The influence of autumn/spring N-application date and level on grass dry matter (DM) production in spring and on N uptake, recovery and efficiency were examined over 3 years (1998, 1999 and 2000, identified as Year 1, 2 and 3, respectively). Seven N-application dates were investigated in years 2 and 3 while four application dates were investigated in Year 1. The application dates were 21 October (T1), 11 November (T2), 2 December (T3), 23 December (T4), 12 January (T5), 3 February (T6) and 23 February (T7). Three N-application rates (kg N/ha) were used: 30 (N30), 60 (N60) and 90 (N90) plus a zero-N control (N0). Herbage DM yields were determined on: 18 March (H1) and 8 April (H2). Two herbage masses (HM) (40 mm above ground level) at initial Napplication date were investigated: a high HM (HHM) of 500 kg DM/ha and a low HM (LHM) of 100 kg DM/ha. The HM at initial N-application date in Year 1 was HHM, in Year 2 LHM and in Year 3 both HHM and LHM. There was a significant effect of Year (P<0.001), HM (P<0.001), N-application date (P<0.001) and N level (P<0.001) on DM production at both H1 and H2. At H1 there was a significant interaction between N-application date and level for DM production. N-application date had a significant (P<0.001) effect on N recovery at both H1 and H2. The highest N recovery rate at the two harvest dates was at T5, while the lowest was at T1 and T2. At H1 and H2 there was a significant effect (P<0.001) of application date on response to applied N. The responses were 7.5, 8.0, 8.3, 12.0, 15.7, 7.3 and 5.6 (kg DM/kg N) (s.e. 1.88) for T1 to T7,respectively, at H1, while the corresponding values at H2 were 10.3, 8.7, 6.1, 15.2, 17.6,11.4 and 15.1 (s.e. 1.88). At H2 the response to applied N was 15.6, 11.5 and 9.1 (kg DM/kg N) for N30, N60 and N90, respectively (P<0.05). Regression analysis indicated that highest DM production was achieved with T5 for both H1 and H2 harvest dates, while the lowest responses were associated with T1, T2 and T3 application dates.
    • The effect of different levels of spring grass supply and stocking rate on the performance and intake of cows in early lactation

      O'Donovan, Michael; McEvoy, Mary; Kennedy, Emer; Delaby, Luc; Murphy, John (Teagasc, 2008-11-01)
      Grazed herbage can supply nutrients to dairy cows at a lower cost than alternative feeds (Shalloo et al., 2004). Therefore, the objective of pasture-based systems must be to maximize the proportion of grazed grass in the diet of the dairy cow (Dillon et al., 2005). The extension of the grazing season into the early spring period can be facilitated by ceasing grazing of pastures earlier in autumn which allows grass to accumulate, thereby ensuring an adequate herbage supply in early spring when animal demand exceeds grass growth/supply (O’Donovan, 2000). Grazing pastures in early spring has previously been shown to increase herbage utilization and condition swards for subsequent grazing rotations (O’Donovan et al., 2004; Kennedy et al., 2006).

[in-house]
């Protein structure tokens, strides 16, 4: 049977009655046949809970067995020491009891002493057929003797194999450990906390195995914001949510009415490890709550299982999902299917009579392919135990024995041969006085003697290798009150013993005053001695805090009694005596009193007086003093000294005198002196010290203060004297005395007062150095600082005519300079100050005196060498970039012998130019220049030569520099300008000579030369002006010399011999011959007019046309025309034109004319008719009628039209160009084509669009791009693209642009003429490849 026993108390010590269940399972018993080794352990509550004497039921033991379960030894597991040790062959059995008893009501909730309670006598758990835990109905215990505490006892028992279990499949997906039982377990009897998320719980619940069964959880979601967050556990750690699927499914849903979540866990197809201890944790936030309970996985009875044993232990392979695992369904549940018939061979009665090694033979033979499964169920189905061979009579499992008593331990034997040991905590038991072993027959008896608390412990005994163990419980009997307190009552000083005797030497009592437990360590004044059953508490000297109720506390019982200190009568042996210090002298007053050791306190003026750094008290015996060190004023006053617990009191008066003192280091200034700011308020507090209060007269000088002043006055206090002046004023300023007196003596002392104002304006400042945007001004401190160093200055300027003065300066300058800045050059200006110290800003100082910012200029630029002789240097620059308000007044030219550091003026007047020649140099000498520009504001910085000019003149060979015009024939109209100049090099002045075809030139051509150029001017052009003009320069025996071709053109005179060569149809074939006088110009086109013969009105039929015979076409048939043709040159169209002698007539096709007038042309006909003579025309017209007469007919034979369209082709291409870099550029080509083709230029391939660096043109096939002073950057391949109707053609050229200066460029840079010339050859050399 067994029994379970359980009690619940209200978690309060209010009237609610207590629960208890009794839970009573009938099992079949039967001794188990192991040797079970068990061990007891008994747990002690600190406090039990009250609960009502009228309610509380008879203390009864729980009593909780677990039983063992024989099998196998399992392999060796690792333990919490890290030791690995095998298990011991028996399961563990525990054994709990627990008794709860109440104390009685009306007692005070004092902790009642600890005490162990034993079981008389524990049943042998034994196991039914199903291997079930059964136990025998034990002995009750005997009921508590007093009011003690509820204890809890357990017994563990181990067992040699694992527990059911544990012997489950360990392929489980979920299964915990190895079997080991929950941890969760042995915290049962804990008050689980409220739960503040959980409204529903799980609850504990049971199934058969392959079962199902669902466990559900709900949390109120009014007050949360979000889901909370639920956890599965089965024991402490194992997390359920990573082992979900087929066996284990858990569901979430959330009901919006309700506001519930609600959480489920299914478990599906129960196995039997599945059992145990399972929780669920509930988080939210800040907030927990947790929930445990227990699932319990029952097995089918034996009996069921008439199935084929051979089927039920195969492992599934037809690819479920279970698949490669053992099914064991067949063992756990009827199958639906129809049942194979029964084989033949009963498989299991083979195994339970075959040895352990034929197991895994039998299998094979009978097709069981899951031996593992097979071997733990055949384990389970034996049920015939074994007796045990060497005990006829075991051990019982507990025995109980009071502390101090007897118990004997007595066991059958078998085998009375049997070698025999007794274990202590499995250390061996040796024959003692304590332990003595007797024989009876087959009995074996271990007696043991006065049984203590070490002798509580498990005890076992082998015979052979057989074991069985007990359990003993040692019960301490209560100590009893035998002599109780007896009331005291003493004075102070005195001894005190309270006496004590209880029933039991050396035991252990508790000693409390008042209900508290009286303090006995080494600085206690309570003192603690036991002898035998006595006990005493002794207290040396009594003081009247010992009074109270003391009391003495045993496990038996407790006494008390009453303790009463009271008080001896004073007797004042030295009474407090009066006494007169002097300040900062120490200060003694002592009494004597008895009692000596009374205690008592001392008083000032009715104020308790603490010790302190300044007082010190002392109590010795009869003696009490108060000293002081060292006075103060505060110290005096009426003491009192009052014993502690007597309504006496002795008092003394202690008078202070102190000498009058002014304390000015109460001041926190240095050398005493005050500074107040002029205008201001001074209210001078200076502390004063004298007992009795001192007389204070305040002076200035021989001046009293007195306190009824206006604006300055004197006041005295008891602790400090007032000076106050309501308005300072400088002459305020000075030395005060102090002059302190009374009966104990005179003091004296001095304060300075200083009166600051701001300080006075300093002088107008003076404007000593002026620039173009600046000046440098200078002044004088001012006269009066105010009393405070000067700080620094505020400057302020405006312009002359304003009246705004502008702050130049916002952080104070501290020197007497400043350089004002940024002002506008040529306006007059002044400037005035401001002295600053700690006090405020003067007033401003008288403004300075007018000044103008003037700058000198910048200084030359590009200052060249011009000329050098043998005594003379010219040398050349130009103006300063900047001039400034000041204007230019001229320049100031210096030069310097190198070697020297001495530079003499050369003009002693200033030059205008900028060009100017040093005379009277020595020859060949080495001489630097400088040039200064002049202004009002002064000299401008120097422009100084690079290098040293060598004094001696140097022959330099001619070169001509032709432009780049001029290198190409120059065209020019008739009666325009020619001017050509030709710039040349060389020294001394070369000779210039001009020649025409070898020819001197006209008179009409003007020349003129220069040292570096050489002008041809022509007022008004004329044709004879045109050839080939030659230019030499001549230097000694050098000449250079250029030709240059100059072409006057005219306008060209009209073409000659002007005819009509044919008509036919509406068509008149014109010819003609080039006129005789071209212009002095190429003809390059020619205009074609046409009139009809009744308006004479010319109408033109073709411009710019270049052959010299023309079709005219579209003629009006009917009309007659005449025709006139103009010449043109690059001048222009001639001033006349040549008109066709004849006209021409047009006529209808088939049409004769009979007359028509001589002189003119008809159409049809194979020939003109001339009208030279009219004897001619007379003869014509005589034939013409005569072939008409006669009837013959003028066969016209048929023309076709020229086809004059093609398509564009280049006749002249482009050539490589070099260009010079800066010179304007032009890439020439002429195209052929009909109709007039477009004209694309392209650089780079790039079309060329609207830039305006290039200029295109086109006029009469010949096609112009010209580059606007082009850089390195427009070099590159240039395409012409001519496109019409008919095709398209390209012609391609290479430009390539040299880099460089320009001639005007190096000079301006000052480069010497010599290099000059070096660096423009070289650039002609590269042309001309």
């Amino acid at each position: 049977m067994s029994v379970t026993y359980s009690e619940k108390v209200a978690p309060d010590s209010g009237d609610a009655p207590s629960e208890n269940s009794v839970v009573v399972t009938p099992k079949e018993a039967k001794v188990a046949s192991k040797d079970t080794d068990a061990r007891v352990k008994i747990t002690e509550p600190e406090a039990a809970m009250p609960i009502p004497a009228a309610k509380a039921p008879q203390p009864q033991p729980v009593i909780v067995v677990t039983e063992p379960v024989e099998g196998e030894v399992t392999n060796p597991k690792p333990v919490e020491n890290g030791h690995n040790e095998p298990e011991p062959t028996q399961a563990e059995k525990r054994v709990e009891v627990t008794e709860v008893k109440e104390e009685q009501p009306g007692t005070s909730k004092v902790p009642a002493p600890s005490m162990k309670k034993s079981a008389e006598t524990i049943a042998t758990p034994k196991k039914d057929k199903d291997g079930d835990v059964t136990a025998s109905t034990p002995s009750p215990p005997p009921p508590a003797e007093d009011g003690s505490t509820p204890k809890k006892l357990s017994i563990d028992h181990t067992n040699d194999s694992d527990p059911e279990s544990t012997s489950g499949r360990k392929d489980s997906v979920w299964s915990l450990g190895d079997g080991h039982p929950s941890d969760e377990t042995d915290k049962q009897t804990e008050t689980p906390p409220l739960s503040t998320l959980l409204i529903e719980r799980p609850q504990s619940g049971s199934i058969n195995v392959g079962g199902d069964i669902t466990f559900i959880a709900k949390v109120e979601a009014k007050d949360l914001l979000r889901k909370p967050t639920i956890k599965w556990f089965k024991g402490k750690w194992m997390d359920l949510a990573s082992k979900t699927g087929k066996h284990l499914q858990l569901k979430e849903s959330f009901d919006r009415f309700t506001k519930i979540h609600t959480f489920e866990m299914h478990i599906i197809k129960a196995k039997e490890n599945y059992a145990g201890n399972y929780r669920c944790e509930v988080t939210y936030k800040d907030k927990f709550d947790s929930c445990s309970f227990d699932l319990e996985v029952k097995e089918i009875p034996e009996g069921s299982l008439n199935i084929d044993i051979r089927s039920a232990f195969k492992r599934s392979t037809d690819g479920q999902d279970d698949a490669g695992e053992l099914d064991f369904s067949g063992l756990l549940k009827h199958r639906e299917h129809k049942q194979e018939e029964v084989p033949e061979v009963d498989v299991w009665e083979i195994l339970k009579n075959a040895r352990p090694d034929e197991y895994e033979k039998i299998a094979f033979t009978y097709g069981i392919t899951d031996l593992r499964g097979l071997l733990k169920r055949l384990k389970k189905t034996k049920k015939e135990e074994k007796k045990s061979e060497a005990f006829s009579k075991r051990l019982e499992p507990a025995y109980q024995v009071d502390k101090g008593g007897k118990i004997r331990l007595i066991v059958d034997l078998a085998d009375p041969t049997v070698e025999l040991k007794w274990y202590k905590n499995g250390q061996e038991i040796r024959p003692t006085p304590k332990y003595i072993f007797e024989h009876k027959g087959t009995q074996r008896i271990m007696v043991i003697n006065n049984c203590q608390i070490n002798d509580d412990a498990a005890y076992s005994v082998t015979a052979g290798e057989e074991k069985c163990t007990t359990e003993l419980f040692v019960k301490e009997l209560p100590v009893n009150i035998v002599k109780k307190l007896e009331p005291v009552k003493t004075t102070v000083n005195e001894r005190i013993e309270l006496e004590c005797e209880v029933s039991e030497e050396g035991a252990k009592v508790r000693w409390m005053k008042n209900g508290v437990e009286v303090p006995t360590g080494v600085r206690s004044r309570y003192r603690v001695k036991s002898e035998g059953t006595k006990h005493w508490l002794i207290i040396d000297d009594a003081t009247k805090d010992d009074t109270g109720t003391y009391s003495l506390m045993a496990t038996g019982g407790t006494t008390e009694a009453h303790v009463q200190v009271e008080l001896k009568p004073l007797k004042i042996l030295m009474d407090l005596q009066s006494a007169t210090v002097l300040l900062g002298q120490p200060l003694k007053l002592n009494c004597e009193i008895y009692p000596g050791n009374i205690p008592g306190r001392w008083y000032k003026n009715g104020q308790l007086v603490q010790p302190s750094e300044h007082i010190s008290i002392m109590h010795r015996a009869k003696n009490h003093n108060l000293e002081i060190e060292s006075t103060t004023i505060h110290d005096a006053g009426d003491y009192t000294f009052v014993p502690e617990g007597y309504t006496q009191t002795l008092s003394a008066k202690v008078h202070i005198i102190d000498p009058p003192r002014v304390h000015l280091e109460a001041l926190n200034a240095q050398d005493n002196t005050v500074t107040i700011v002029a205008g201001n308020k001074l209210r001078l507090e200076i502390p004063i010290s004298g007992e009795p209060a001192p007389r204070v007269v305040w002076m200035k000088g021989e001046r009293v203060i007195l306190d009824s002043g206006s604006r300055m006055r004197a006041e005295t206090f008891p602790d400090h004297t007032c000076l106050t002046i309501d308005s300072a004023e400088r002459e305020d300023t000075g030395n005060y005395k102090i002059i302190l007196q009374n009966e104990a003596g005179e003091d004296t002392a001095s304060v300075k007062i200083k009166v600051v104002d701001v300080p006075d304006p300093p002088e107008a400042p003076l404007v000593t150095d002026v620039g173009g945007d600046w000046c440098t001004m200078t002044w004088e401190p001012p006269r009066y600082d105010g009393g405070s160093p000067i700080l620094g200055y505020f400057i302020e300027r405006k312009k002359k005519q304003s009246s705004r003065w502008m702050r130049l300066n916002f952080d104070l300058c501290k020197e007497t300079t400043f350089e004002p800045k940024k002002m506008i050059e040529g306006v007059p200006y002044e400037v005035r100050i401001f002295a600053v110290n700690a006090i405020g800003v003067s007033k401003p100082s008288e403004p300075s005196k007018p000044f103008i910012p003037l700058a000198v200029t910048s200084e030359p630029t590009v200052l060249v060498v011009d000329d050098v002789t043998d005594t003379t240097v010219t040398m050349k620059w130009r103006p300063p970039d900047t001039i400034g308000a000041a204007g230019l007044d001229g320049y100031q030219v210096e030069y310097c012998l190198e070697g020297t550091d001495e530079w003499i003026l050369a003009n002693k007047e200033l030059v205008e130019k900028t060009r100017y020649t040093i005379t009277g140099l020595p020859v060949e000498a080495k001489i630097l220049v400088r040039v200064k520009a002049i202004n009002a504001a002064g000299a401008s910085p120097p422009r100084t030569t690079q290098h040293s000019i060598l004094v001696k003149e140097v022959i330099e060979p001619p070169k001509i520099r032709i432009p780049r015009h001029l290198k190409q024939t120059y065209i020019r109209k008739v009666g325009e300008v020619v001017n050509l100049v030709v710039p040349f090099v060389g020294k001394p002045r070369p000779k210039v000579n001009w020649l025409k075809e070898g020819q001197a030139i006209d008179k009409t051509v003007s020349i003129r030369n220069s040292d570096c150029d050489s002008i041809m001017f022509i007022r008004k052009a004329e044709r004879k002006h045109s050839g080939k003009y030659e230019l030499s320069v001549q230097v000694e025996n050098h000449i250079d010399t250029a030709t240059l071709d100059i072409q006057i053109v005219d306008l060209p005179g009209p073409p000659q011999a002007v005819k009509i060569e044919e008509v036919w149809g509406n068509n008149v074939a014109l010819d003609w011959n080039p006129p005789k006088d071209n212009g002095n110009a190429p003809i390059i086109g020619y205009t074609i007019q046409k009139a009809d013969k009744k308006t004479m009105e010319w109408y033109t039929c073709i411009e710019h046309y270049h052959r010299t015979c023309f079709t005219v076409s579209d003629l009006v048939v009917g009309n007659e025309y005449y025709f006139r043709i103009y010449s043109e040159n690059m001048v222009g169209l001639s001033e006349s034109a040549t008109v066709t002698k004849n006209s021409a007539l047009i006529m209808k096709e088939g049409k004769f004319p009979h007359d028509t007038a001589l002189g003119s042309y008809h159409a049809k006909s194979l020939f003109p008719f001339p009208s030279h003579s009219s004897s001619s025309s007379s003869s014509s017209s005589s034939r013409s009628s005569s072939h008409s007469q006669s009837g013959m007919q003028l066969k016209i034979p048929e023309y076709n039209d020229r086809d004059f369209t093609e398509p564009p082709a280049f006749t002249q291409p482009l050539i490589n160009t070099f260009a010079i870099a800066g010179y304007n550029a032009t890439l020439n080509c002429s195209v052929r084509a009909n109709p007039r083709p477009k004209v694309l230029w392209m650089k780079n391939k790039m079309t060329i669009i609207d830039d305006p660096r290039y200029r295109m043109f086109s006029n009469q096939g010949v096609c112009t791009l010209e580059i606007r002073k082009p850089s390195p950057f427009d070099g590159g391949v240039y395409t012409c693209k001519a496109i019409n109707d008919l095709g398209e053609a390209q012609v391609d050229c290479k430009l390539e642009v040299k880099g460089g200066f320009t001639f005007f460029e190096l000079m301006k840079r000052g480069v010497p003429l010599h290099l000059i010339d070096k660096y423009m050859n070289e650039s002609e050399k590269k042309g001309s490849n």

• The effect of grass genotype and spring management on the nutritive value of mid-summer ryegrass swards

      O'Donovan, Michael; Hurley, Grainne; Gilliland, Trevor (Teagasc, 2008-07-01)
      The objective of this project was to investigate the environmental, morphological and management factors that control reproductive initiation and development in Lolium perenne L. (perennial ryegrass) and their influence on mid-season sward quality. These factors were assessed on eight perennial ryegrass cultivars through spaced plant and plot studies. The first part of this project determined the effects of meteorological conditions and latitude on reproductive initiation and ear emergence of cultivars over two consecutive years. It was concluded that the critical day length requirement for reproductive initiation varies between perennial ryegrass cultivars and is independent of latitude and the normal range of conditions. Using this information a strong correlation (r2 = 0.94) was found between the critical day length for ear initiation and the ten year standardised ear emergence dates of the cultivars. This correlation was sufficiently robust to predict the critical initiation date for any perennial ryegrass cultivar on a UK recommended list or on the EU common catalogue by using their heading dates from the UK Plant Breeders Rights trials at Crossnacreevy. Large variation was observed for secondary initiation and re-heading between cultivars of similar and varying maturity, which is a major factor reducing mid-season sward quality. The propensity for initiation of re-heading was strongly influenced by the severity of defoliation (intense to very lax), but there was also evidence to suggest that critical day length post-solstice, may determine the latest date when further reproductive initiation could occur. Differences in plant growth modes were clearly evident as the sward structure, plant morphology and nutritive compositions differed significantly between cultivars during the mid-season. Defoliation management also significantly affected mid-season sward structure, morphology and nutritive composition. While the effect of defoliation height on the sward physical and chemical compositions was inconclusive, an intensive (30 mm) defoliation resulted in plants returning to a vegetative growth mode earlier compared to a lax (60 mm) defoliation treatment. It was observed that defoliation at a critical growth stage can significantly affect subsequent sward structures. Delaying initial spring defoliation resulted in a greater leaf proportion and swards of greater herbage quality in the plot study. This study, therefore, established the need for more detailed evaluation of cultivars by national testing authorities to allow farmers to select cultivars for grazing use that will optimise animal intake and performance.